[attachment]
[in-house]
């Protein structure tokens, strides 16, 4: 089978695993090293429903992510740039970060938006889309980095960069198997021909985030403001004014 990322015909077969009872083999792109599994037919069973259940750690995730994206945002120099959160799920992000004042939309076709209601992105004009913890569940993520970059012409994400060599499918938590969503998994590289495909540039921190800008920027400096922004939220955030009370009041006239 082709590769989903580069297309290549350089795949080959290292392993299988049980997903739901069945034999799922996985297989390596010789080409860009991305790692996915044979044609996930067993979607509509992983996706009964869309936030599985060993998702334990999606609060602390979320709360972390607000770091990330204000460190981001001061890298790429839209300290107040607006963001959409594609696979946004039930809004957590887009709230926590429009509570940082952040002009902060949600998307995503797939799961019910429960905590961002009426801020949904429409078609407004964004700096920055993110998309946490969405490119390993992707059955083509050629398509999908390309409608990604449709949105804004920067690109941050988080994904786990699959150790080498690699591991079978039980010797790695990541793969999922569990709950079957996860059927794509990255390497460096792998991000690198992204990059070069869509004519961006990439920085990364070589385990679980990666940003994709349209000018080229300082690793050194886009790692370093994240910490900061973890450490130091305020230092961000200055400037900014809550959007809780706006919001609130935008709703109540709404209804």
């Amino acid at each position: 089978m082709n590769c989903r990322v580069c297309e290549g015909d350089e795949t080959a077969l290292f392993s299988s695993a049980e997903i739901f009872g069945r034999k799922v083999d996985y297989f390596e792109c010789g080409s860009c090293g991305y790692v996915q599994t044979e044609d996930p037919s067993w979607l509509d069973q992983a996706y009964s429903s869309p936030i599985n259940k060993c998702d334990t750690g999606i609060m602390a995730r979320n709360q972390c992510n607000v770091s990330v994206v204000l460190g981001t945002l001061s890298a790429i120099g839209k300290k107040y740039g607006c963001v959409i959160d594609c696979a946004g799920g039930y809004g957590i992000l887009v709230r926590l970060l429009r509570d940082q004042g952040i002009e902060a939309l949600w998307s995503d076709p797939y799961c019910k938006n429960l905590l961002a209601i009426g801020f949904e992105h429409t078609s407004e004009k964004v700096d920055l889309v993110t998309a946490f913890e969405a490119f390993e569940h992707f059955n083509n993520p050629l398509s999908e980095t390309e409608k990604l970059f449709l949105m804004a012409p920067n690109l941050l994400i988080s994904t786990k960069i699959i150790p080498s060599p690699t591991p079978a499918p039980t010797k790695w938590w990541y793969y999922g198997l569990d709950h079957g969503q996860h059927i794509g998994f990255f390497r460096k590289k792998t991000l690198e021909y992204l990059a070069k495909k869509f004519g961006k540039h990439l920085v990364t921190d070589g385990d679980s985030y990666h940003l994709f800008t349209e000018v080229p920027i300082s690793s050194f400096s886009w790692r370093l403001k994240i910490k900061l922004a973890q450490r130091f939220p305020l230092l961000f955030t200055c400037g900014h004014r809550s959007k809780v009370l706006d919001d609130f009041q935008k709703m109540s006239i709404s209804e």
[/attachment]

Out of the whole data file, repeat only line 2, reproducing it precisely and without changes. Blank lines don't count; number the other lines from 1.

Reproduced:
């Protein structure tokens, strides 16, 4: 089978695993090293429903992510740039970060938006889309980095960069198997021909985030403001004014 990322015909077969009872083999792109599994037919069973259940750690995730994206945002120099959160799920992000004042939309076709209601992105004009913890569940993520970059012409994400060599499918938590969503998994590289495909540039921190800008920027400096922004939220955030009370009041006239 082709590769989903580069297309290549350089795949080959290292392993299988049980997903739901069945034999799922996985297989390596010789080409860009991305790692996915044979044609996930067993979607509509992983996706009964869309936030599985060993998702334990999606609060602390979320709360972390607000770091990330204000460190981001001061890298790429839209300290107040607006963001959409594609696979946004039930809004957590887009709230926590429009509570940082952040002009902060949600998307995503797939799961019910429960905590961002009426801020949904429409078609407004964004700096920055993110998309946490969405490119390993992707059955083509050629398509999908390309409608990604449709949105804004920067690109941050988080994904786990699959150790080498690699591991079978039980010797790695990541793969999922569990709950079957996860059927794509990255390497460096792998991000690198992204990059070069869509004519961006990439920085990364070589385990679980990666940003994709349209000018080229300082690793050194886009790692370093994240910490900061973890450490130091305020230092961000200055400037900014809550959007809780706006919001609130935008709703109540709404209804």